The Orlando, Florida Food Not Bombs chapter has fallen under siege by city-officials and law-enforcement over the past few months with dozens of people arrested for the crime of feeding the hungry. Volunteers with Orlando Food Not Bombs (OFNB) prepare vegan food to share with hungry people using ingredients that would otherwise go to waste. OFNB shares food to call attention to society’s failure to provide food and housing to each of its members. OFNB shares food in public places such as parks to reclaim public space for everyone, not just the privileged.
In July of 2006 the City of Orlando passed a law that limited the feeding of twenty-five people or more to twice a year. Several months later volunteer Eric Montanez was arrested by eight of Orlando’s finest. Police videotaped him from a tinted, black SUV parked a short distance away. They reportedly caught him ladling out stew to the hungry thirty times. The bastard! This is where the fight began…
OFNB hired an attorney and filed suit against the city. On September 26, 2008 Federal Judge Gregory Presnell ruled that the ordinance violated OFNB’s First Amendment rights to engage in activities that express political ideas. The ruling ordered the City of Orlando to pay OFNB’s attorney $200,000. One month before the payment was due, the city hired a private firm to appeal the case.
The 11th US Circuit Court of Appeals heard the case regarding OFNB on February 15, 2011. Nearly two months later, the Court of Appeals overturned the original ruling. While they agreed that feeding the homeless constitutes free speech, they claimed the ordinance does not unfairly limit the group’s rights.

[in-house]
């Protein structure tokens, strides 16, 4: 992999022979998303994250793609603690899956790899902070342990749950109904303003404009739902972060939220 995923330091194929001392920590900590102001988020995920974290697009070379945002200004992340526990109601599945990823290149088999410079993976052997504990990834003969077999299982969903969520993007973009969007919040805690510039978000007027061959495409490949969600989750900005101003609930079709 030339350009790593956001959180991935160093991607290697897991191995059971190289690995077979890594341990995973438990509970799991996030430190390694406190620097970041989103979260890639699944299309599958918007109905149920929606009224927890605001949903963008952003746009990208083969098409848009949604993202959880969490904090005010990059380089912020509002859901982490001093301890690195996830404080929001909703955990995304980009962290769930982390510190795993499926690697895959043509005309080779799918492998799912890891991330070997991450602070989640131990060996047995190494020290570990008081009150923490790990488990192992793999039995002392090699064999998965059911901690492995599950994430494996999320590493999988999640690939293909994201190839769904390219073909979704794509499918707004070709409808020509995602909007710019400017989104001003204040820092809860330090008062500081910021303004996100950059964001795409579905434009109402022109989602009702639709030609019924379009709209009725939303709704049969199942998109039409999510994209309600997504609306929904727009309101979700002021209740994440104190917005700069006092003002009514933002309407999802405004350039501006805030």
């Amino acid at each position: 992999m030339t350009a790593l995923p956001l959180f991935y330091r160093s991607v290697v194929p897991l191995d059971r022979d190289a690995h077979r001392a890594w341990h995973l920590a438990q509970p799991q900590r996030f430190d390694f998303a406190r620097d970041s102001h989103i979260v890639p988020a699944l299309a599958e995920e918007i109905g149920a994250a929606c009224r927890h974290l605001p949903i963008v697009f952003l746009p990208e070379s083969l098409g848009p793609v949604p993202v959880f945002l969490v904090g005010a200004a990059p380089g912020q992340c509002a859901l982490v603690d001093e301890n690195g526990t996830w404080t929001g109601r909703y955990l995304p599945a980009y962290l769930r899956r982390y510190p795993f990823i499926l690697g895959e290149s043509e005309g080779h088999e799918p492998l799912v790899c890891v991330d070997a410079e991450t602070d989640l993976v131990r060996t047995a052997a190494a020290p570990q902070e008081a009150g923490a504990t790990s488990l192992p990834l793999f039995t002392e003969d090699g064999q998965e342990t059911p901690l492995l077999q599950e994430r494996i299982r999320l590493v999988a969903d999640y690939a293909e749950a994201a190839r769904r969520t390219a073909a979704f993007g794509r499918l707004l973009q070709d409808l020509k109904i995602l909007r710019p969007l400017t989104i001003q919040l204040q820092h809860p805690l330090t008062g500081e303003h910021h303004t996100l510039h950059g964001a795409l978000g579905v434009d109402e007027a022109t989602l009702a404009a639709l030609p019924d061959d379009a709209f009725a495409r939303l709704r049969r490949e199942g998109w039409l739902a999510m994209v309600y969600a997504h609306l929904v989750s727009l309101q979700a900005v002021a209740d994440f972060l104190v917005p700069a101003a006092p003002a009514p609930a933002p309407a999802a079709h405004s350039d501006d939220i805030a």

During a food sharing on June 1 in Lake Eola Park, Orlando Police counted the number of people OFNB served and proceeded to arrest three members including Food Not Bombs co-founder Keith McHenry. This began a string of over twenty-five arrests carried out at food sharings during June.
Mayor Buddy Dyer called OFNB members “food terrorists” and ordered the group to serve in a barbed wire feeding cage located under a highway overpass in one of the most dangerous parts of town, an order they refused.
As an alternative, Dyer offered the group the chance to serve on the steps of City Hall without a permit as long as they stayed out of Lake Eola Park. On July 1, OFNB served food and offered literature there for the first time. The group attempted to return to Lake Eola Park on July 6, but Orlando Police once again arrested several members. Since then, OFNB has continued their twice-weekly sharings at City Hall, serving Mondays at 9:30 am and Wednesdays at 5:30 pm. In return, all charges have been dropped against those who were arrested for sharing inside Lake Eola Park.
Food Not Bombs members are now attempting to gather enough petition signatures to push the ordinance onto the ballot in 2012, in hopes that voters will repeal it entirely. This would allow them to serve in Lake Eola Park, where running water and restrooms are available to the hungry – necessities that are unavailable at the City Hall location.
Orlando is a prime example of city-officials putting profit before their own people. Mayor Buddy Dyer is trying to suppress Food Not Bombs to crack down on shabby youth and homeless people alike in order to further his agenda of downtown gentrification and the criminalization of poverty. Over thirty percent of Orlando’s shelters claim they have had to turn people away in the last twelve months. Many of them charge the homeless a nightly fee for shelter. In the wealthiest country on earth, why do we find it acceptable to demonize the poor? It is up to us to end this pro-corporate system of political policies that are impeding on our lives more and more everyday. Lend your support by spreading awareness and urging Orlando city officials to end the criminalization of poverty. Sign OFNB’s petition at www.thepetitionsite.com, or send Mayor Buddy Dyer an email urging him to repeal the ordinance. You can reach him at: firstname.lastname@example.org. Speak out – and speak loudly.